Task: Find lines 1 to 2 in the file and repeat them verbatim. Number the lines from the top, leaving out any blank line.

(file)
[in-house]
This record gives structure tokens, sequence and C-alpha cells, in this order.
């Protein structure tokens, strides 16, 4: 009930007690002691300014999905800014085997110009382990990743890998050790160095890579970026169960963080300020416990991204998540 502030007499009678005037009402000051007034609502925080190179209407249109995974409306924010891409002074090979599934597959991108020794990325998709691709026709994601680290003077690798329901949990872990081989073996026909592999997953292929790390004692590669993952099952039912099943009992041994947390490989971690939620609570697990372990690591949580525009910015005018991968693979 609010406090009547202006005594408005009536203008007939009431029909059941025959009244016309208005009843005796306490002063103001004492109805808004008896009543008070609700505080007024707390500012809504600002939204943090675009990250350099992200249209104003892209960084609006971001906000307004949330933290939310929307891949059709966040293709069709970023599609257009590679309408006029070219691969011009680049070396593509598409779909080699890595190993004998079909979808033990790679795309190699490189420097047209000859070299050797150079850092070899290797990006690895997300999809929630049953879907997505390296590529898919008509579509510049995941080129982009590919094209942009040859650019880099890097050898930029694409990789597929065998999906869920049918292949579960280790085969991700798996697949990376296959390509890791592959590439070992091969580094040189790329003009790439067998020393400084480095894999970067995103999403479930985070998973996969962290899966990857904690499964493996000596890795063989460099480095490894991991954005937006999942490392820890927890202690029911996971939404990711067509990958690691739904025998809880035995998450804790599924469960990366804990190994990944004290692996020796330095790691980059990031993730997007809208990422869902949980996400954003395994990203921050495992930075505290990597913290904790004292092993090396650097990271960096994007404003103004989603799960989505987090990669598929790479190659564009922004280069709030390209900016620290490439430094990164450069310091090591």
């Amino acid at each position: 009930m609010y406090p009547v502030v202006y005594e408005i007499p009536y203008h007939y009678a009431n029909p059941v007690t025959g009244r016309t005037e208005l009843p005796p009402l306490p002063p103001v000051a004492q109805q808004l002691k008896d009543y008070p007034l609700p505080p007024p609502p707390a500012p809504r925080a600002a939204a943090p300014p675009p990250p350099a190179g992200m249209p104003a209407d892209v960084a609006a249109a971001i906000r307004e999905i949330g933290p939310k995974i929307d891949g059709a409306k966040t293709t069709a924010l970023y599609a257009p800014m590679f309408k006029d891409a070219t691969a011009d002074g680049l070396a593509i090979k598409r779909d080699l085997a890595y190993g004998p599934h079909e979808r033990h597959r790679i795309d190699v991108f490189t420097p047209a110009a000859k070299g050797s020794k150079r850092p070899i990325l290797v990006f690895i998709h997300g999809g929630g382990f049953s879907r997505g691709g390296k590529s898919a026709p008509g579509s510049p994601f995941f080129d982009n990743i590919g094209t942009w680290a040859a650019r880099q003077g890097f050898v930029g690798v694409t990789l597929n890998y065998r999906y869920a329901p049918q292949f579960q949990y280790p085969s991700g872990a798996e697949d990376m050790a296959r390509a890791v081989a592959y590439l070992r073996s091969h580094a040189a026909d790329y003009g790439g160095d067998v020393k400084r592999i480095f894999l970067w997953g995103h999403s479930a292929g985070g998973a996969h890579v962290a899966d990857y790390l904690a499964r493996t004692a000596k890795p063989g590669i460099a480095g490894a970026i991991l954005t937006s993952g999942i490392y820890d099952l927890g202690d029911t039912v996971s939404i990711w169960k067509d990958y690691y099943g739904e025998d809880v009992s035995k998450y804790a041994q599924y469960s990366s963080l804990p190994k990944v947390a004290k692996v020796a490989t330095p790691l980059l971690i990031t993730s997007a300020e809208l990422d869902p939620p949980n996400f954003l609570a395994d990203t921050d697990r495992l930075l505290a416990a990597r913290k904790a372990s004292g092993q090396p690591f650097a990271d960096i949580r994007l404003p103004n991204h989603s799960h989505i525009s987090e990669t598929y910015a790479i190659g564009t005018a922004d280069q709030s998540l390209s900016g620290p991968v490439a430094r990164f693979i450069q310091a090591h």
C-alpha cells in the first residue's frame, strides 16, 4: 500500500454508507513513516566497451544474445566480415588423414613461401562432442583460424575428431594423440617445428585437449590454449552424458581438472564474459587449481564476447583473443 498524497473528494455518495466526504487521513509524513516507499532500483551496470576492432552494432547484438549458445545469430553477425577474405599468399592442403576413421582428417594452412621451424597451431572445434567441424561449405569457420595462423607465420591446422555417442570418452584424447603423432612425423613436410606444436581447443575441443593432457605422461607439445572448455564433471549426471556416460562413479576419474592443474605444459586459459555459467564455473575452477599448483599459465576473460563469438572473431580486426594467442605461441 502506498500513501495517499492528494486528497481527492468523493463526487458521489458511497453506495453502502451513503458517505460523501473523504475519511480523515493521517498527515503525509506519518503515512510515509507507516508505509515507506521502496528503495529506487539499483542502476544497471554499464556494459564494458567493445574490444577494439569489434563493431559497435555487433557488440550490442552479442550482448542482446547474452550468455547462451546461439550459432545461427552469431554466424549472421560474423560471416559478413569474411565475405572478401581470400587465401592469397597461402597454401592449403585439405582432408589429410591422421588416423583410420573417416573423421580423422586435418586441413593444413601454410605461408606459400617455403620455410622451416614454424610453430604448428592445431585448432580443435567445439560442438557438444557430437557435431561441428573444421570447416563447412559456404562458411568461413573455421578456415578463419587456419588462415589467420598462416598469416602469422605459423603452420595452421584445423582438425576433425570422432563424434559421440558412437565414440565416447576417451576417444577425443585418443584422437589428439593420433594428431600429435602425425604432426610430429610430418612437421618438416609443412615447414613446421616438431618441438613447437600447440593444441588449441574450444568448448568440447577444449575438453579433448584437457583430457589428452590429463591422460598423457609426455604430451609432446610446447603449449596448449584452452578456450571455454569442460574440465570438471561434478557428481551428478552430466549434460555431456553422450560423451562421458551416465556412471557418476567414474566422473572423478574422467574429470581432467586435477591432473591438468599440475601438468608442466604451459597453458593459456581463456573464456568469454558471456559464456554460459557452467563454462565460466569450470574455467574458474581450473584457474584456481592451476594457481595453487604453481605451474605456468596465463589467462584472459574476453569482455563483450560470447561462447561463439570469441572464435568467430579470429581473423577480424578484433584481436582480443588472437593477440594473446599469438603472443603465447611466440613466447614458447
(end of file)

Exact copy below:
[in-house]
This record gives structure tokens, sequence and C-alpha cells, in this order.